Sunday, January 23, 2011

THE PROBLEM WITH ROMANTIC COMEDIES


I see a hundred movies in the theater each year. (I sort of consider myself a professional fan.) And because I see that much, the problems with Hollywood’s output become quite apparent, particularly when it comes to genre films. So today I am starting an examination of various genres that I find are struggling. Let's start with romantic comedies. I’ll take an establishing shot at what I think are the core problems and what can be done about them. And I look forward to hearing your thoughts about this beleaguered genre as well.

Boy meets girl. Boy loses girl. Boy gets girl back.

If only finding someone to love forever was as simple as that tried and true three-point story arc that has been driving romantic comedies since the beginning of movies. But relationships aren’t that easy. They’re complex, full of problems and conflict, some big, and some small. None of which your standard rom-com wants to make time for. A rom-com clocks in usually around 90 minutes and that means the story will be told quickly and with bold strokes. Boy meets girl, boy loses girl, and boy gets her back. That simple. And more often than not, that boring. In order to check off those three points that quickly, a romantic comedy’s conflict will usually revolve around one, and only one “big obstacle” that will get in the way of its couple’s everlasting happiness. In the movie GOING THE DISTANCE (2010) the problem is that Justin Long is in New York while his girlfriend Drew Barrymore lives in San Francisco. That’s it. If they can live in the same city, all will be well. You think they figure out a way to do that by the end? In THE BACK-UP PLAN (2010) Jennifer Lopez becomes pregnant through artificial insemination and then meets the man of her dreams. You think she’ll get him to love her and someone else’s baby? These premises are one-note: simple, obvious, and because of it, very limiting.

In contrast, 500 DAYS OF SUMMER (2009) examined not one big problem but dozens of the niggling little things that eat at the relationship between its two lovers. And in the end, the boy (Joseph Gordon-Levitt) does not get the girl (Zooey Deschanel). It was a movie of many notes, including many sour ones. And because of that, it stood in marked contrast to all of the other over-simplified dreck in the genre. It was also the best romantic comedy I have seen in years.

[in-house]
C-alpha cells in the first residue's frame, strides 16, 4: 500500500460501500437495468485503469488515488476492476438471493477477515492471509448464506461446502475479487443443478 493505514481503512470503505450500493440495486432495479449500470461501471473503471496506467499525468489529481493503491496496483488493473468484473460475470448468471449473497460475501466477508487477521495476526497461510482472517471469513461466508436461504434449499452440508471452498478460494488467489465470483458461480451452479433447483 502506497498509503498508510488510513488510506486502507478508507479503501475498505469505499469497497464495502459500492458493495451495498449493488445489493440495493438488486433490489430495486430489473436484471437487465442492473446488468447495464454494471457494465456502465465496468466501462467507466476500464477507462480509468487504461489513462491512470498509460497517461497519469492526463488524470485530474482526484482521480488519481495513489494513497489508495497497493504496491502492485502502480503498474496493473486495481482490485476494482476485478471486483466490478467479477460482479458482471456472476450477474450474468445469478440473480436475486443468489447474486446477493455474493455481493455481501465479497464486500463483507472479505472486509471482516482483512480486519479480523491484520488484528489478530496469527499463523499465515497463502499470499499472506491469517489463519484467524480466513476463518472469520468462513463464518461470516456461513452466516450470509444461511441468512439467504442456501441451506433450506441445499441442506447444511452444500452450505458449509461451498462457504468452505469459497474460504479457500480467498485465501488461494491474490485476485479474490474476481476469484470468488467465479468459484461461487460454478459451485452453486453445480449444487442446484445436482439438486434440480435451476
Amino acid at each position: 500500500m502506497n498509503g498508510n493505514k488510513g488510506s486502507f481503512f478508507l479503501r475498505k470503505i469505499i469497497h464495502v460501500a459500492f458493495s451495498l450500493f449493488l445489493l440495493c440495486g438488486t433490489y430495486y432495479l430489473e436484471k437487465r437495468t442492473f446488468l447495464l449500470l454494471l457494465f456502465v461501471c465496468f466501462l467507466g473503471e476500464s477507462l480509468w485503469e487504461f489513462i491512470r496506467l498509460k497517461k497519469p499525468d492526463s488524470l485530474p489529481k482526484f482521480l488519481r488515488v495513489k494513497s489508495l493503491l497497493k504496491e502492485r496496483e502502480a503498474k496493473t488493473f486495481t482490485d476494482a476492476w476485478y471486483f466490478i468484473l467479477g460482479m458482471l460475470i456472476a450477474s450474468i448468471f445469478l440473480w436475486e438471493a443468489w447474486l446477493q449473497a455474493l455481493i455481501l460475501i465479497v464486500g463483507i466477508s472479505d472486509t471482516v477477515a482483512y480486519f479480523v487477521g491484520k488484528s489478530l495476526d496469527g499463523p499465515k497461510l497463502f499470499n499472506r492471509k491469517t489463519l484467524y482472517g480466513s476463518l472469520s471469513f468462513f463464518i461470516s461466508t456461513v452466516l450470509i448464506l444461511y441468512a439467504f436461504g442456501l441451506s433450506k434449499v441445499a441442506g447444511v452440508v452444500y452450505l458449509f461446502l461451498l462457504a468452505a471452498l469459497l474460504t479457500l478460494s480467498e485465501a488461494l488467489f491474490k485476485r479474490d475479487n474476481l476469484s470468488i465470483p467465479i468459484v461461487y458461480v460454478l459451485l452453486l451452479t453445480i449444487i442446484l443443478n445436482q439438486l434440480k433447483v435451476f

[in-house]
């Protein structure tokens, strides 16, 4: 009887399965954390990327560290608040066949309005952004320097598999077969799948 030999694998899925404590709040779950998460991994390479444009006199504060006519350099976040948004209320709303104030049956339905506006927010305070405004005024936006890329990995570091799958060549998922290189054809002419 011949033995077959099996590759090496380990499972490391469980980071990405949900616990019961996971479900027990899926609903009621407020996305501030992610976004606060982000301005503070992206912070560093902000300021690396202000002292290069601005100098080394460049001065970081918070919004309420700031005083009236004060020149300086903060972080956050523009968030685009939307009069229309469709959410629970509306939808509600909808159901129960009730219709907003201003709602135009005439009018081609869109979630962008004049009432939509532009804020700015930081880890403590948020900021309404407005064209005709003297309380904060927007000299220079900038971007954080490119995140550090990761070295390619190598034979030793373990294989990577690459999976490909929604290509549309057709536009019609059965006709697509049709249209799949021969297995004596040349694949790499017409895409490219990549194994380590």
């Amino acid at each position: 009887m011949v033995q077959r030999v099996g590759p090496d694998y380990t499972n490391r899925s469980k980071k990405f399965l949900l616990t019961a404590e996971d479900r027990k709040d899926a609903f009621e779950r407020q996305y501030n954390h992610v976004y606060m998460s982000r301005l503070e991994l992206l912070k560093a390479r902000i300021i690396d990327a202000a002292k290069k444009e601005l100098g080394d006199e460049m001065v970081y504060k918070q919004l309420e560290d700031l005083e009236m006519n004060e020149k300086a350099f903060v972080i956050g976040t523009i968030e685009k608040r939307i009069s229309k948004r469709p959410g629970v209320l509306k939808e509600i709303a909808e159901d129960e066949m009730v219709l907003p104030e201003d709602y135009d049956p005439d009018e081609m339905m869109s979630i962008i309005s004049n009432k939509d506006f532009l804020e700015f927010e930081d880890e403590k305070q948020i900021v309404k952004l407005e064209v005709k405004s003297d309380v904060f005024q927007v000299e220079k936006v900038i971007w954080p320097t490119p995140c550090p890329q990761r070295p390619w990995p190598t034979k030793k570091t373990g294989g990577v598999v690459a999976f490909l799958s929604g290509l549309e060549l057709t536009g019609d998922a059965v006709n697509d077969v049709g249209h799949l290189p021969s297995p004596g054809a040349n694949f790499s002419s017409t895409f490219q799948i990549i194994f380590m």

Another drawback to the genre is the way a lot of the male leads are written these days. It seems lately that the female screenwriters, who are writing most of the rom-com’s, are creating the perfect man they’d like to encounter. Or perhaps that which they think the target audience desires. So we get all these gorgeous men with great jobs, big hearts and one teensy-weensy flaw that can easily be fixed by a smart and modern woman like Katherine Heigl. Ashton Kutcher has made a cottage industry now out of playing these kind of guys and it’s getting quite inane. He’s always  handsome, fit, successful, with a heart of gold and a perfect little butt to ogle. In his latest, NO STRINGS ATTACHED (2011), he and co-star Natalie Portman have a nice, sexy chemistry together, but again he’s playing an idealized man with no real discernible faults. It's not realistic and frankly, not very interesting.


 My third biggest issue with the rom-com genre is the fact that one movie looks almost exactly like the next. They have the same a bright lighting; the same soundtrack full of tinkling pianos or the latest pop songs cued to the emotions we’re supposed to be feeling in a scene; the same well-to-do, well-dressed characters with high-powered jobs in big cities; the same smart-ass friends. It's like there's a rom-com factory and they're sending the same film off the line every few weeks. Even the posters of these movies tend to look remarkably similar. Check out the two Katherine Heigl movies below. Frightening how alike they seem. And then look at the characters that J-Lo, Heigl, Kate Hudson, Cameron Diaz, even Renee Zellweger have played in recent rom-com’s. They’re all the same type too – smart, beautiful, with perfect bodies and successful careers. Not very colorful, just idealized and again, quite boring. My God, they’re female Ashton Kutchers.